- Rated R
- Buy the Blu-ray
All photos © Universal Pictures
Reviewed by Jason Zingale
hen it comes to movies about underground fighting, there are only a handful of really good ones, and about half of those were made with Jean-Claude Van Damme in the lead role. The recent mainstream exposure of UFC has changed all that, however, with Hollywood now trying to capitalize on the mixed martial arts crowd by putting out a slew of films centered on the brutal sport. Last year’s “Never Back Down” was a flawed but entertaining reimagining of “The Karate Kid,” and David Mamet’s “Redbelt” delivered a more realistic take on the world of MMA, but if there was one film that looked to be the most promising of the bunch, it was Dito Montiel’s “Fighting.” After all, the title alone gave the impression that the movie would be a no-nonsense brawlfest, but despite a seemingly rock-solid concept, “Fighting” is a snoozefest.
Channing Tatum stars as Shawn MacArthur, a down-on-his-luck hustler selling bootleg “Harry Potter” books on the streets of New York. It isn’t long before some fellow crooks decide to try and rob him, but when Shawn proves himself capable of fighting them off, he’s approached by the group’s leader, Harvey Boardmen (Terrence Howard), with a lucrative opportunity. Hoping to take advantage of his clean-cut look and natural talent, Harvey takes Shawn under his wing and introduces him into the world of underground fighting. But when Harvey asks Shawn to throw the fight of his life in order to make some quick cash, the two butt heads over the future of their business arrangement.
For a movie about fighting, however, there’s actually very little of it here. Instead, the film focuses more on Shawn’s relationship with Harvey and the single mother waitress (Zulay Henao) he takes a liking to, while subplots involving Harvey’s former business partner (Luis Guzmán) and Shawn’s old college nemesis (Brian White) eat up precious time that would have been better spent on more action sequences. As it stands, there are only four fights in the entire film, and none of them are very good, which is a bit sad considering the movie is called “Fighting." “Never Back Down” may have had its share of problems, but at least when it came to the fighting, they delivered on their promise.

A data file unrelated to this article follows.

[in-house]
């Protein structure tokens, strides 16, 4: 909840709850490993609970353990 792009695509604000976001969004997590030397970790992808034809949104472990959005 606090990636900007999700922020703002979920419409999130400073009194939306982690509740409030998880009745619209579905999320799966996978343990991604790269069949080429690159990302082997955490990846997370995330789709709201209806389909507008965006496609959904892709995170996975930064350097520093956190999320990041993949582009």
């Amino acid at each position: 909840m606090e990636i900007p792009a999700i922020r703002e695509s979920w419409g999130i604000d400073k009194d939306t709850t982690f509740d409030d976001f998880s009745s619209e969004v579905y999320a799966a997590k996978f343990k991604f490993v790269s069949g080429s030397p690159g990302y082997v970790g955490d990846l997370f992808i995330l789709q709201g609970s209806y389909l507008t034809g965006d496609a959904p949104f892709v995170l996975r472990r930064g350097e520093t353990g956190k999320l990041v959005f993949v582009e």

Dito Montiel can’t even get that part right, and to make matters worse, he’s enlisted the most frustrating pretty-boy actor since Josh Hartnett for the lead role. Channing Tatum may have the looks and charm of a Hollywood leading man, but his performances are wooden and he mumbles through his lines like a nervous child in a school play. Then again, even Terrence Howard is uncharacteristically bad, sleepwalking his way through each scene like he’s just chased a Valium with a bottle of Nyquil. It’s likely a result of the dialogue, which is an absolute mess, and Montiel (who also co-wrote the script) deserves all the blame. “Fighting” wasn't a very hard movie to screw up – all it needed was a couple of engaging characters and some really cool fight sequences – but he's turned what should have been a fun B-movie into one of the dullest films of the year.
Single-Disc Blu-Ray Review:
The single-disc release of "Fighting" is about as no-frills as you can get, with the only bonus material being some deleted scenes that fail to add anything of substance to the story. A director audio commentary would have been nice, or at the very least, a stunt featurette, but Universal clearly wants to put this dud as far behind them as possible.